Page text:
Catastrophe in the Kitchen? Bakers Must Learn from Mistakes



Everyone makes mistakes while baking, but reflecting on those mistakes will help improve the finished product next time.

Francesca Rivera, Junior Chief Advocate

WOODBURY — You use an ideal cake recipe with a five-star rating, but your cake comes out looking like a pile of slush with a crumbly texture and melting frosting. The perfect picture you had melted into a harrowing image. Why isn’t my frosting smooth and airy? Why didn’t my cake hold together? What did I do wrong?

What mistakes do you make when baking? Many have a story because they have taken baking as a hobby since the start of COVID lockdowns.

Michael Hadoulis, a culinary teacher at Woodbury Middle School, cited one item as a tough task to bake.

“The hardest thing for me to bake was Biscotti,” Hadoulis said, referring to the twice-baked Italian cookie that needs perfection. 

He failed to bake it correctly the first time, and he said if he were to do anything differently the next time, he would pay better attention to the recipe and put in more attention.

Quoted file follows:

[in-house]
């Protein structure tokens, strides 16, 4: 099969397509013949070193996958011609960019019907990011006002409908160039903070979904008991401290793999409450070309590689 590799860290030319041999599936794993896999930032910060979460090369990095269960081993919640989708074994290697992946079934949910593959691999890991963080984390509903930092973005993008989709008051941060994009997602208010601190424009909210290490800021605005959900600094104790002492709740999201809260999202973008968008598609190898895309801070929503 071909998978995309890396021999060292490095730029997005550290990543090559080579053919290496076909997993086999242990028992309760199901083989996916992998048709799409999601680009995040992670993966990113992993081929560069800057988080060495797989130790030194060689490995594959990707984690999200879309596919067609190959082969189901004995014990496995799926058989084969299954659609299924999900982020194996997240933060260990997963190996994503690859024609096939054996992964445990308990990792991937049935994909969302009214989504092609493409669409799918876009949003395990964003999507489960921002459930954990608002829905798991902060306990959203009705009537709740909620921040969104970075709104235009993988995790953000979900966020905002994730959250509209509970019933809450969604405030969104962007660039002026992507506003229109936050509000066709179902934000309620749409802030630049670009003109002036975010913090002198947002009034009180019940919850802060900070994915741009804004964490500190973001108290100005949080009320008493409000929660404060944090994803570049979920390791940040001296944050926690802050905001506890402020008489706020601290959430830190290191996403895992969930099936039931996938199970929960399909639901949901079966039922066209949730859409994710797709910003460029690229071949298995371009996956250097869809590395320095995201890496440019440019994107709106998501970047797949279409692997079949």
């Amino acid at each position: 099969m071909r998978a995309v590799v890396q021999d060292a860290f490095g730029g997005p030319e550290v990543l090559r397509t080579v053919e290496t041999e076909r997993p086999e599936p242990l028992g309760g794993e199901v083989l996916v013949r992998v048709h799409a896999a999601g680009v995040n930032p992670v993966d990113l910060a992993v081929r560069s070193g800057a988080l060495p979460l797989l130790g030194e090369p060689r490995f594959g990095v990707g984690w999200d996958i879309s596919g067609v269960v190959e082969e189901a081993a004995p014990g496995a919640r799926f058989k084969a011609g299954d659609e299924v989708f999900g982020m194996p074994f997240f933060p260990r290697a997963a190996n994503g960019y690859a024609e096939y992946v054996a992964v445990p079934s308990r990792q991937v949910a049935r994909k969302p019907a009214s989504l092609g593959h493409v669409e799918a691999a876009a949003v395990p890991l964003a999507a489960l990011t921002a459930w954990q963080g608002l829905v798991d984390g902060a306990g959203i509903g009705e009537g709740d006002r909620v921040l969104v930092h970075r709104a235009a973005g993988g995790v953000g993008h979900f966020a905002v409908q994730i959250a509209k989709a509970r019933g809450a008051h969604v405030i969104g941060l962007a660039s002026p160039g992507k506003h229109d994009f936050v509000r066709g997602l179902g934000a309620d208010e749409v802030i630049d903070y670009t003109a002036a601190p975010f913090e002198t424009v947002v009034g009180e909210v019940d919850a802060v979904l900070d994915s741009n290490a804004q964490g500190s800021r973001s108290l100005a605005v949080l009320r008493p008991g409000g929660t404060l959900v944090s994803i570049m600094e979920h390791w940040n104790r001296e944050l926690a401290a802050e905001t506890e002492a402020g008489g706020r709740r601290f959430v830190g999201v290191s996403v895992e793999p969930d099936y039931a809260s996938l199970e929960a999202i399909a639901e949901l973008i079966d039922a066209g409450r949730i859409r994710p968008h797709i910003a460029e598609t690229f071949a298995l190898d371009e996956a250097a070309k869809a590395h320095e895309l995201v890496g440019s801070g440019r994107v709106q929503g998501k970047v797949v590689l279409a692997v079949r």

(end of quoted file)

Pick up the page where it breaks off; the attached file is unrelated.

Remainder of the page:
Hadoulis also says he has a huge amount of respect for people in the baking business, and that it’s almost like an art form itself.

A lot of the time people think their recipes will turn out fine with no measuring, but really you need to measure your ingredients. You could slip by without measuring a few of your ingredients, but when it comes to measuring baking soda or any leavening agents, you might have a problem if you eyeball it.

Leavening agents are the cause of why batters rise. They give a good texture — without them, you’re doomed to end up with a mess of a recipe.

People are also likely to not read directions carefully, but believe it or not, in some recipes you need absolute perfection, and you will need to give your undivided attention to your directions. 

Adding too much of one ingredient is never good, and Isabella Garcia agrees with this claim.

“The hardest thing for me to make was frosting,” Garcia said. “I added too much powdered sugar and the frosting was way off, and it was more liquidy than fluffy.”

Garcia’s reflection on the process would be to go a bit slower and take her time to measure.

Baking is always a fun hobby and a fun thing to do with family and friends. Sometimes people even take it as their career. But what really brings the pleasure to baking is being able to eat the delights that you have created. Taking your time and really putting care in what you’re doing will give a great outcome.

This story is part of the Junior Chief Advocate series, which publishes articles written by eighth-grade students from Adam Brutting’s English classes at Woodbury Middle School. More stories from the Junior Chief Advocate can be found here.